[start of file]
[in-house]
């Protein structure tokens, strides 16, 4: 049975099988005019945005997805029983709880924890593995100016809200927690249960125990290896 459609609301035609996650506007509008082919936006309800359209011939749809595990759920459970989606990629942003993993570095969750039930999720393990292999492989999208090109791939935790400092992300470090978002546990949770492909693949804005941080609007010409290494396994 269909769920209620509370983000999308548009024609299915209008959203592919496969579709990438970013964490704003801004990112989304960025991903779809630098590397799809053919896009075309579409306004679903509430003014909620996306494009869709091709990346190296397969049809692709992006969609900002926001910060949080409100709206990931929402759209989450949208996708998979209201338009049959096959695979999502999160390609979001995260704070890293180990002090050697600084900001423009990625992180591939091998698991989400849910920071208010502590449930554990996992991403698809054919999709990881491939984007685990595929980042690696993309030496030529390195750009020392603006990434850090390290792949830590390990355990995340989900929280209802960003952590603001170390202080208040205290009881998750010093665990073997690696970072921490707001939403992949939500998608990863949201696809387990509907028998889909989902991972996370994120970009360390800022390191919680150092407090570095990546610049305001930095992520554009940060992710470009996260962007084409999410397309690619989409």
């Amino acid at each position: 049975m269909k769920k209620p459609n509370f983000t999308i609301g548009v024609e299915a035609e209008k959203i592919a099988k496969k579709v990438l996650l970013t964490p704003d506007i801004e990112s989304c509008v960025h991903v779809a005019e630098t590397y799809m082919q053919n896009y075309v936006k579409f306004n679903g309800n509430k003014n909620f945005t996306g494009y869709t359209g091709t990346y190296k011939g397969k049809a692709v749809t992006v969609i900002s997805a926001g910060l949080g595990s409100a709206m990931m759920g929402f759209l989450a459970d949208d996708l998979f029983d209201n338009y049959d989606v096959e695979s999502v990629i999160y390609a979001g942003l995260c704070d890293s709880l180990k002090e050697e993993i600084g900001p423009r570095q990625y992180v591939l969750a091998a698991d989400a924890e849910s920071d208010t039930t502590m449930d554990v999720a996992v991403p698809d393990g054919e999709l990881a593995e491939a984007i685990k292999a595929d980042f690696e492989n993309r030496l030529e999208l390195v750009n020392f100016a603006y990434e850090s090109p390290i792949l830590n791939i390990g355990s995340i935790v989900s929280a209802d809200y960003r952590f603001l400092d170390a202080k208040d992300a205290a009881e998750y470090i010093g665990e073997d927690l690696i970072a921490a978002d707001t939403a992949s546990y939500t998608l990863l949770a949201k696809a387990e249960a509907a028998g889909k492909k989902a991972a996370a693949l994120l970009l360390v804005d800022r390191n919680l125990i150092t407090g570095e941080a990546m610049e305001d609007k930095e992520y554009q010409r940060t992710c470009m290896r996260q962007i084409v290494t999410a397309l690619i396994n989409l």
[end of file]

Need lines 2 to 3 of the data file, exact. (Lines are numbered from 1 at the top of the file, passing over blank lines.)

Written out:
């Protein structure tokens, strides 16, 4: 049975099988005019945005997805029983709880924890593995100016809200927690249960125990290896 459609609301035609996650506007509008082919936006309800359209011939749809595990759920459970989606990629942003993993570095969750039930999720393990292999492989999208090109791939935790400092992300470090978002546990949770492909693949804005941080609007010409290494396994 269909769920209620509370983000999308548009024609299915209008959203592919496969579709990438970013964490704003801004990112989304960025991903779809630098590397799809053919896009075309579409306004679903509430003014909620996306494009869709091709990346190296397969049809692709992006969609900002926001910060949080409100709206990931929402759209989450949208996708998979209201338009049959096959695979999502999160390609979001995260704070890293180990002090050697600084900001423009990625992180591939091998698991989400849910920071208010502590449930554990996992991403698809054919999709990881491939984007685990595929980042690696993309030496030529390195750009020392603006990434850090390290792949830590390990355990995340989900929280209802960003952590603001170390202080208040205290009881998750010093665990073997690696970072921490707001939403992949939500998608990863949201696809387990509907028998889909989902991972996370994120970009360390800022390191919680150092407090570095990546610049305001930095992520554009940060992710470009996260962007084409999410397309690619989409």
């Amino acid at each position: 049975m269909k769920k209620p459609n509370f983000t999308i609301g548009v024609e299915a035609e209008k959203i592919a099988k496969k579709v990438l996650l970013t964490p704003d506007i801004e990112s989304c509008v960025h991903v779809a005019e630098t590397y799809m082919q053919n896009y075309v936006k579409f306004n679903g309800n509430k003014n909620f945005t996306g494009y869709t359209g091709t990346y190296k011939g397969k049809a692709v749809t992006v969609i900002s997805a926001g910060l949080g595990s409100a709206m990931m759920g929402f759209l989450a459970d949208d996708l998979f029983d209201n338009y049959d989606v096959e695979s999502v990629i999160y390609a979001g942003l995260c704070d890293s709880l180990k002090e050697e993993i600084g900001p423009r570095q990625y992180v591939l969750a091998a698991d989400a924890e849910s920071d208010t039930t502590m449930d554990v999720a996992v991403p698809d393990g054919e999709l990881a593995e491939a984007i685990k292999a595929d980042f690696e492989n993309r030496l030529e999208l390195v750009n020392f100016a603006y990434e850090s090109p390290i792949l830590n791939i390990g355990s995340i935790v989900s929280a209802d809200y960003r952590f603001l400092d170390a202080k208040d992300a205290a009881e998750y470090i010093g665990e073997d927690l690696i970072a921490a978002d707001t939403a992949s546990y939500t998608l990863l949770a949201k696809a387990e249960a509907a028998g889909k492909k989902a991972a996370a693949l994120l970009l360390v804005d800022r390191n919680l125990i150092t407090g570095e941080a990546m610049e305001d609007k930095e992520y554009q010409r940060t992710c470009m290896r996260q962007i084409v290494t999410a397309l690619i396994n989409l």